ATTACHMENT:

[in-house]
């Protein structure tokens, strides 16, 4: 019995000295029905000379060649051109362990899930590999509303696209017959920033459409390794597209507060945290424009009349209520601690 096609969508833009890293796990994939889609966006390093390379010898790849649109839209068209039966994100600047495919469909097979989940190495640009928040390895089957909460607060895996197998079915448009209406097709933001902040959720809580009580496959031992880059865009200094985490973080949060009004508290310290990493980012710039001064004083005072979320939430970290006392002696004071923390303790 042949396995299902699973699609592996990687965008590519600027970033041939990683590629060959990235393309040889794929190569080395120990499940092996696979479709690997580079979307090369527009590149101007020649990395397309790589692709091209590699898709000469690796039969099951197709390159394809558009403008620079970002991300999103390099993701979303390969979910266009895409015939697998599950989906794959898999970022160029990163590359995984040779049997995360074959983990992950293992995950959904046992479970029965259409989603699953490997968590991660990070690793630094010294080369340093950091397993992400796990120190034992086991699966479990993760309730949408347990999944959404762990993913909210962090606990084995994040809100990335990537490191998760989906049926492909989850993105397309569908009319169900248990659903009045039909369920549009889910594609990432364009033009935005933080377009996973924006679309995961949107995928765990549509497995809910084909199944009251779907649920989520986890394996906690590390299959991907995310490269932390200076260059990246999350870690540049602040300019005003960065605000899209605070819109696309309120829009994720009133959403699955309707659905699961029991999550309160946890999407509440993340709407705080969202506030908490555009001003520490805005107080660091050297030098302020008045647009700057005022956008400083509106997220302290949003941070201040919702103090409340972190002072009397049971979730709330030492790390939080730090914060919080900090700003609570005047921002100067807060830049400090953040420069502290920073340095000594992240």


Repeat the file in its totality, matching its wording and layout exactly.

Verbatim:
[in-house]
């Protein structure tokens, strides 16, 4: 019995000295029905000379060649051109362990899930590999509303696209017959920033459409390794597209507060945290424009009349209520601690 096609969508833009890293796990994939889609966006390093390379010898790849649109839209068209039966994100600047495919469909097979989940190495640009928040390895089957909460607060895996197998079915448009209406097709933001902040959720809580009580496959031992880059865009200094985490973080949060009004508290310290990493980012710039001064004083005072979320939430970290006392002696004071923390303790 042949396995299902699973699609592996990687965008590519600027970033041939990683590629060959990235393309040889794929190569080395120990499940092996696979479709690997580079979307090369527009590149101007020649990395397309790589692709091209590699898709000469690796039969099951197709390159394809558009403008620079970002991300999103390099993701979303390969979910266009895409015939697998599950989906794959898999970022160029990163590359995984040779049997995360074959983990992950293992995950959904046992479970029965259409989603699953490997968590991660990070690793630094010294080369340093950091397993992400796990120190034992086991699966479990993760309730949408347990999944959404762990993913909210962090606990084995994040809100990335990537490191998760989906049926492909989850993105397309569908009319169900248990659903009045039909369920549009889910594609990432364009033009935005933080377009996973924006679309995961949107995928765990549509497995809910084909199944009251779907649920989520986890394996906690590390299959991907995310490269932390200076260059990246999350870690540049602040300019005003960065605000899209605070819109696309309120829009994720009133959403699955309707659905699961029991999550309160946890999407509440993340709407705080969202506030908490555009001003520490805005107080660091050297030098302020008045647009700057005022956008400083509106997220302290949003941070201040919702103090409340972190002072009397049971979730709330030492790390939080730090914060919080900090700003609570005047921002100067807060830049400090953040420069502290920073340095000594992240």